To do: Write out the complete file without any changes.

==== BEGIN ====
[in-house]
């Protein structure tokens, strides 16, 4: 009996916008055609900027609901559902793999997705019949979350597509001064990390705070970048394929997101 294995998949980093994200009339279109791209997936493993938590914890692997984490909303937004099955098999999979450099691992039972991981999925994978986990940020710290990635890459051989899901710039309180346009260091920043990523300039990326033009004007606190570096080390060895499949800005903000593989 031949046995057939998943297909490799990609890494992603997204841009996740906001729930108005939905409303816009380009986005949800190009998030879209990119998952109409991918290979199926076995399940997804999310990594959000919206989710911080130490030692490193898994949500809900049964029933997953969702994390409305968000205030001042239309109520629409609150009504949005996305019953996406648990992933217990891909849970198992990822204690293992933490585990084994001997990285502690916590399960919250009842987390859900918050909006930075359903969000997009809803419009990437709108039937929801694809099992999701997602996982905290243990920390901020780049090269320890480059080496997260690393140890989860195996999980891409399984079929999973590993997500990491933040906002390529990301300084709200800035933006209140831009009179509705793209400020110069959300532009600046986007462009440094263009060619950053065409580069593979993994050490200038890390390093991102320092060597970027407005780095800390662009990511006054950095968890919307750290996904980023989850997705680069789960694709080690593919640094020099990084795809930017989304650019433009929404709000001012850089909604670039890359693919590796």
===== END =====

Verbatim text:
[in-house]
């Protein structure tokens, strides 16, 4: 009996916008055609900027609901559902793999997705019949979350597509001064990390705070970048394929997101 294995998949980093994200009339279109791209997936493993938590914890692997984490909303937004099955098999999979450099691992039972991981999925994978986990940020710290990635890459051989899901710039309180346009260091920043990523300039990326033009004007606190570096080390060895499949800005903000593989 031949046995057939998943297909490799990609890494992603997204841009996740906001729930108005939905409303816009380009986005949800190009998030879209990119998952109409991918290979199926076995399940997804999310990594959000919206989710911080130490030692490193898994949500809900049964029933997953969702994390409305968000205030001042239309109520629409609150009504949005996305019953996406648990992933217990891909849970198992990822204690293992933490585990084994001997990285502690916590399960919250009842987390859900918050909006930075359903969000997009809803419009990437709108039937929801694809099992999701997602996982905290243990920390901020780049090269320890480059080496997260690393140890989860195996999980891409399984079929999973590993997500990491933040906002390529990301300084709200800035933006209140831009009179509705793209400020110069959300532009600046986007462009440094263009060619950053065409580069593979993994050490200038890390390093991102320092060597970027407005780095800390662009990511006054950095968890919307750290996904980023989850997705680069789960694709080690593919640094020099990084795809930017989304650019433009929404709000001012850089909604670039890359693919590796």